It seems that even economists aren’t all that enamored with some of the consequences of growth. In this linked editorial, Diana Furchtgott-Roth, former Labor Department chief economist, bemoans traffic congestion and suggests that new GPS technology be employed to tax drivers for miles driven and routes taken in an effort to cut down traffic in congested areas.
A couple of observations are in order. First of all, the surest method to prevent traffic congestion from becoming worse is to stop putting more drivers on the road. That means a plan to stabilize the population. It’ll stabilize eventually anyway, either through a lower birth rate or a higher death rate, so why not do it now before congestion becomes worse? Building more roads and more lanes won’t help. Take it from someone who pre-dates the interstate highway system, more roads and lanes only enable more population growth and they fill with more traffic volume faster than they can be built. Stabilizing the population is the only sure way to stop the congestion problem from getting worse.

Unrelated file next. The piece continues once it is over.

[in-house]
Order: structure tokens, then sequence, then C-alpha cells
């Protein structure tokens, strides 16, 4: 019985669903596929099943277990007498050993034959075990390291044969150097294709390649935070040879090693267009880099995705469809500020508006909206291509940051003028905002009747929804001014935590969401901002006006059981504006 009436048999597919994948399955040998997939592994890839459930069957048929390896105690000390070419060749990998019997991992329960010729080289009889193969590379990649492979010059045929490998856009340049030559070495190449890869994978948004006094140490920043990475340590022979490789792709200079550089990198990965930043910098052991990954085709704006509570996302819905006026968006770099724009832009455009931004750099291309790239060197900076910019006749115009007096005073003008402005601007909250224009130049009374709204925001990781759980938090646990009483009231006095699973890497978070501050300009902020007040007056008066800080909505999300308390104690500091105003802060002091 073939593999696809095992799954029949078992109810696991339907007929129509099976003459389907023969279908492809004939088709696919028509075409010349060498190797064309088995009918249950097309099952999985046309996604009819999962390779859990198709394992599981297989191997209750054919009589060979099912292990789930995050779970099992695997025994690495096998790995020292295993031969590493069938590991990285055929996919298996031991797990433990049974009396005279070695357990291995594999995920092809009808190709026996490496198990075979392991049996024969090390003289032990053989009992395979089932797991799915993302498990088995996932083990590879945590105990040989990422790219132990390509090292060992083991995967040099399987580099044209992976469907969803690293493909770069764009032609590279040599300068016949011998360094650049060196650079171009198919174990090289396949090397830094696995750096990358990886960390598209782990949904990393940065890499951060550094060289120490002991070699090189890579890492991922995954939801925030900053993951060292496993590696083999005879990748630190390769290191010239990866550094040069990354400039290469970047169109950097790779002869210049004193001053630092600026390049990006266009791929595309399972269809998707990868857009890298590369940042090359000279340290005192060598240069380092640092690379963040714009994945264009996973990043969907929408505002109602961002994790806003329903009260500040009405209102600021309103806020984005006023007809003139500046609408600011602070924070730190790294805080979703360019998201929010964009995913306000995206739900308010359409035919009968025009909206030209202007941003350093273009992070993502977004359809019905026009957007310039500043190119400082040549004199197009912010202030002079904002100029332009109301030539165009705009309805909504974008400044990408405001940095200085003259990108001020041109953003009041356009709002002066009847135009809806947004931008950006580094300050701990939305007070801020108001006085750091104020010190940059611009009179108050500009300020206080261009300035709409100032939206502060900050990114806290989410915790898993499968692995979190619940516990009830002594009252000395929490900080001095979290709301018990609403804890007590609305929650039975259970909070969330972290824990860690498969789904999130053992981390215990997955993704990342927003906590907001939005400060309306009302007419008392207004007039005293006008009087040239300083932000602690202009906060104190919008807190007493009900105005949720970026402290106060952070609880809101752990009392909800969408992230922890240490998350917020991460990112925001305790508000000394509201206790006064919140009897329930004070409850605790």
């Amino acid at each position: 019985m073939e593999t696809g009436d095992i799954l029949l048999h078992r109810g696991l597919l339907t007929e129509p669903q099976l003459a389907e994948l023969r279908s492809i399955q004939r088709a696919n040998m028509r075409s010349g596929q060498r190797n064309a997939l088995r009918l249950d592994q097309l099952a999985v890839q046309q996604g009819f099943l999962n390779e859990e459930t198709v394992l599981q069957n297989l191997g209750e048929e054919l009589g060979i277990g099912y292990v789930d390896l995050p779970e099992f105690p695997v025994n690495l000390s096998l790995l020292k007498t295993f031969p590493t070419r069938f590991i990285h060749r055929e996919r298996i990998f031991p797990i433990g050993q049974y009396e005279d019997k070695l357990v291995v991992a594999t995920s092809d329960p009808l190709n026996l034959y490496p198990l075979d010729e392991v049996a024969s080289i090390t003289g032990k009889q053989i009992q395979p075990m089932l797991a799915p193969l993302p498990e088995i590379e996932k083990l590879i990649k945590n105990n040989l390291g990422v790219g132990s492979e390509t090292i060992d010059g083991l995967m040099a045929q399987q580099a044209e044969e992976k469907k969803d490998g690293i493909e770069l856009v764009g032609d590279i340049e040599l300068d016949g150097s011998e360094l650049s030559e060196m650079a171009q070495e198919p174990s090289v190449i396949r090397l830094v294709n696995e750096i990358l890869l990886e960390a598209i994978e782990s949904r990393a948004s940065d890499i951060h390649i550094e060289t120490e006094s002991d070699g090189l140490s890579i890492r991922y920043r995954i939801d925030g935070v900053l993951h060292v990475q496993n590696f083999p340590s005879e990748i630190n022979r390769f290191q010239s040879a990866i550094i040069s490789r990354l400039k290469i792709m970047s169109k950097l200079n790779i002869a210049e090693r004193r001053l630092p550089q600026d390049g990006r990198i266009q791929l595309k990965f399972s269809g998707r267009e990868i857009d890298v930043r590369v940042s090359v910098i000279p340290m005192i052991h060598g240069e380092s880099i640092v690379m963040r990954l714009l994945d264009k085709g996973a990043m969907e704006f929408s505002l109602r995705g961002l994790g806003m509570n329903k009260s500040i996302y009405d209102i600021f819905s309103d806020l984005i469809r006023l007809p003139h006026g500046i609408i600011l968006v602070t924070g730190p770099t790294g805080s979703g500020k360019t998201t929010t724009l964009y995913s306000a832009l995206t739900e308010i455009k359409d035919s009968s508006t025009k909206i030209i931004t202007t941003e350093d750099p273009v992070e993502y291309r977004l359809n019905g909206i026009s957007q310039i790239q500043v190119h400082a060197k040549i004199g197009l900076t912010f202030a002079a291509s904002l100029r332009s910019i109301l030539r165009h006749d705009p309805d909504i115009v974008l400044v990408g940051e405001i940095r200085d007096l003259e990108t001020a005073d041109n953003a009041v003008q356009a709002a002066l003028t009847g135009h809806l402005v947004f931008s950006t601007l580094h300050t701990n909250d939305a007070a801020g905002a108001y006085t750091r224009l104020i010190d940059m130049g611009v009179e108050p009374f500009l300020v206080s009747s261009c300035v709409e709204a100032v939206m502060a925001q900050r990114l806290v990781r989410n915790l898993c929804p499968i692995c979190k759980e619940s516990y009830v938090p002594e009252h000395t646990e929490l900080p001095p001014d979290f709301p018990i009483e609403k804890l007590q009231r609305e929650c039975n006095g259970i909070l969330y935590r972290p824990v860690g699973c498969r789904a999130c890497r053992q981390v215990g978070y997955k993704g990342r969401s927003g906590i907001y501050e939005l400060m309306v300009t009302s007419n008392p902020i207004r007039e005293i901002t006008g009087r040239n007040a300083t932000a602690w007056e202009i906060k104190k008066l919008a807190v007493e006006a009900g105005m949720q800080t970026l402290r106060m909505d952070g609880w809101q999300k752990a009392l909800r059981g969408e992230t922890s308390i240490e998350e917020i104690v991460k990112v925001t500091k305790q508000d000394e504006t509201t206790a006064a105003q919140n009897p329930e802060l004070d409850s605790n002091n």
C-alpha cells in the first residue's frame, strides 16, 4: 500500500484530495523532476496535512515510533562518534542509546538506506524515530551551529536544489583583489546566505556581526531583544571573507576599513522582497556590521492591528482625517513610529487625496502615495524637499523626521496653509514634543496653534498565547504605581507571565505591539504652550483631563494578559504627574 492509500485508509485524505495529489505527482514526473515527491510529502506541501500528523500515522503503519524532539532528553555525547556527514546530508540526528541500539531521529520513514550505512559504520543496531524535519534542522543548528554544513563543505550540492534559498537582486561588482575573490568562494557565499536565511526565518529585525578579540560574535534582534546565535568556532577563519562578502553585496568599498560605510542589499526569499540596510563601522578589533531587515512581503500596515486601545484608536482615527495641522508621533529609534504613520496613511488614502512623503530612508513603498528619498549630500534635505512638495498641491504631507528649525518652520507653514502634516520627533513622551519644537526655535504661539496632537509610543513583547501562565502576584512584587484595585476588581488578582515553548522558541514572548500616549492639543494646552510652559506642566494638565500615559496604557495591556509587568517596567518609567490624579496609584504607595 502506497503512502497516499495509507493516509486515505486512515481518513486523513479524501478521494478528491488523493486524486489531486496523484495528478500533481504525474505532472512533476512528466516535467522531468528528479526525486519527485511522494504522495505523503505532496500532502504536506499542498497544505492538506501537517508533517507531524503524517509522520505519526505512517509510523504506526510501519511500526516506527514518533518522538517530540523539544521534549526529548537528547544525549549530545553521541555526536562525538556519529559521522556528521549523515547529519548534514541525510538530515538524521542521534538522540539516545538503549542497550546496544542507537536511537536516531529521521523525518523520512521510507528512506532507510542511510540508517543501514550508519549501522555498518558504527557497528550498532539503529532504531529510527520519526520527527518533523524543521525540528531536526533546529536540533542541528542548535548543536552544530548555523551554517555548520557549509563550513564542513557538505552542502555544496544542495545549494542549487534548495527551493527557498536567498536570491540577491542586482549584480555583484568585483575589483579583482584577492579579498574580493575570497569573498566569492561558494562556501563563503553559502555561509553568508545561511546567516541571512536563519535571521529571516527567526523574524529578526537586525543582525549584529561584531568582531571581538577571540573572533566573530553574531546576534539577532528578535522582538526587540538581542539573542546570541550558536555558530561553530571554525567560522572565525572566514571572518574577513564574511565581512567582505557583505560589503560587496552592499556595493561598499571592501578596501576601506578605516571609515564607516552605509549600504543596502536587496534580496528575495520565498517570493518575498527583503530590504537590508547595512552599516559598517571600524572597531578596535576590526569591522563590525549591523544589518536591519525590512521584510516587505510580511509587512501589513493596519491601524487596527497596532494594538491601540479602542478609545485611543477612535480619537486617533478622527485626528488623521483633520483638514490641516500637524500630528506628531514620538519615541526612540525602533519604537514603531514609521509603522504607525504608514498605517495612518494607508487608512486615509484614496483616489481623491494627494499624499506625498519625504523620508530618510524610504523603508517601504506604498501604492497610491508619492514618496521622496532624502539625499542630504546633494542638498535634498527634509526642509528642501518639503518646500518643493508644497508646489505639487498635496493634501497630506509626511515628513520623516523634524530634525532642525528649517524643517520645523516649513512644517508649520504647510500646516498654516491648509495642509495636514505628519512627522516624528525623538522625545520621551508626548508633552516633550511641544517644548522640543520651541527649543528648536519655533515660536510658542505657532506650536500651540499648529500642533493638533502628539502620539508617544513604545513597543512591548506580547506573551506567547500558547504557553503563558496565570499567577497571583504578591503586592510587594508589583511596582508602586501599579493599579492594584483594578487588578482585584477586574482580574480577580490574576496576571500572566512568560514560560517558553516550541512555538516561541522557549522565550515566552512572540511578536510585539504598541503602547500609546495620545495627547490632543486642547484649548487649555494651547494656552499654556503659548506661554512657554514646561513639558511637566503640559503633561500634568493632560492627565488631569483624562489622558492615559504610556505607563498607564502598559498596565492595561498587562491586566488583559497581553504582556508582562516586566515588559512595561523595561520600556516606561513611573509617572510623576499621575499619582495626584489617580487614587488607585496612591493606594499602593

Secondly, while schemes like that proposed by Ms. Furchtgott-Roth will certainly be necessary if the population isn’t stabilized, it will ultimately lead to a decline in per capita consumption of vehicles, accompanied by a decline in per capita consumption of everything associated with operating and maintaining those vehicles. That means a decline in per capita employment in those industries. You may be inclined to think that those displaced workers will simply find employment in other industries. Think again. As a society becomes more and more densely populated, the per capita consumption of virtually everything, with the exception of food and clothing, declines as well. The end result is rising unemployment and poverty.
We would be better served if economists spent time stuck in traffic pondering the ultimate consequences of their pro-growth agenda instead of looking no further than the bumper in front of them to imagine technological band-aids to keep their theories patched together.